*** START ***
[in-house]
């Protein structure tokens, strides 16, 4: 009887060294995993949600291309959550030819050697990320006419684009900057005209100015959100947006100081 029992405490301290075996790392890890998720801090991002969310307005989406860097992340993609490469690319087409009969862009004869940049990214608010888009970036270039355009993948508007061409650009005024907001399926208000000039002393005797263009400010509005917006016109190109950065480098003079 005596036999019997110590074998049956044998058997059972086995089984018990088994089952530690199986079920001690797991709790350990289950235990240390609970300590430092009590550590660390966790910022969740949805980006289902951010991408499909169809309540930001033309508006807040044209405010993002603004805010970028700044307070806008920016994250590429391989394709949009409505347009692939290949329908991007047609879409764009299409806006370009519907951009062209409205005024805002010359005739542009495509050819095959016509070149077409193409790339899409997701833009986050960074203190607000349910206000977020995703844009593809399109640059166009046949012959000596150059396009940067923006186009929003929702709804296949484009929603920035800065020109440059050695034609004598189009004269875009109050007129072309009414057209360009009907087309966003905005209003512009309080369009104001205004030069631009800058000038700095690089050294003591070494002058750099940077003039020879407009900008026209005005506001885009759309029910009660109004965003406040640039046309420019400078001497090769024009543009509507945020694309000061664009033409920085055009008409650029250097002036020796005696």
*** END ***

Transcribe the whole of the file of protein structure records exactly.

[in-house]
């Protein structure tokens, strides 16, 4: 009887060294995993949600291309959550030819050697990320006419684009900057005209100015959100947006100081 029992405490301290075996790392890890998720801090991002969310307005989406860097992340993609490469690319087409009969862009004869940049990214608010888009970036270039355009993948508007061409650009005024907001399926208000000039002393005797263009400010509005917006016109190109950065480098003079 005596036999019997110590074998049956044998058997059972086995089984018990088994089952530690199986079920001690797991709790350990289950235990240390609970300590430092009590550590660390966790910022969740949805980006289902951010991408499909169809309540930001033309508006807040044209405010993002603004805010970028700044307070806008920016994250590429391989394709949009409505347009692939290949329908991007047609879409764009299409806006370009519907951009062209409205005024805002010359005739542009495509050819095959016509070149077409193409790339899409997701833009986050960074203190607000349910206000977020995703844009593809399109640059166009046949012959000596150059396009940067923006186009929003929702709804296949484009929603920035800065020109440059050695034609004598189009004269875009109050007129072309009414057209360009009907087309966003905005209003512009309080369009104001205004030069631009800058000038700095690089050294003591070494002058750099940077003039020879407009900008026209005005506001885009759309029910009660109004965003406040640039046309420019400078001497090769024009543009509507945020694309000061664009033409920085055009008409650029250097002036020796005696």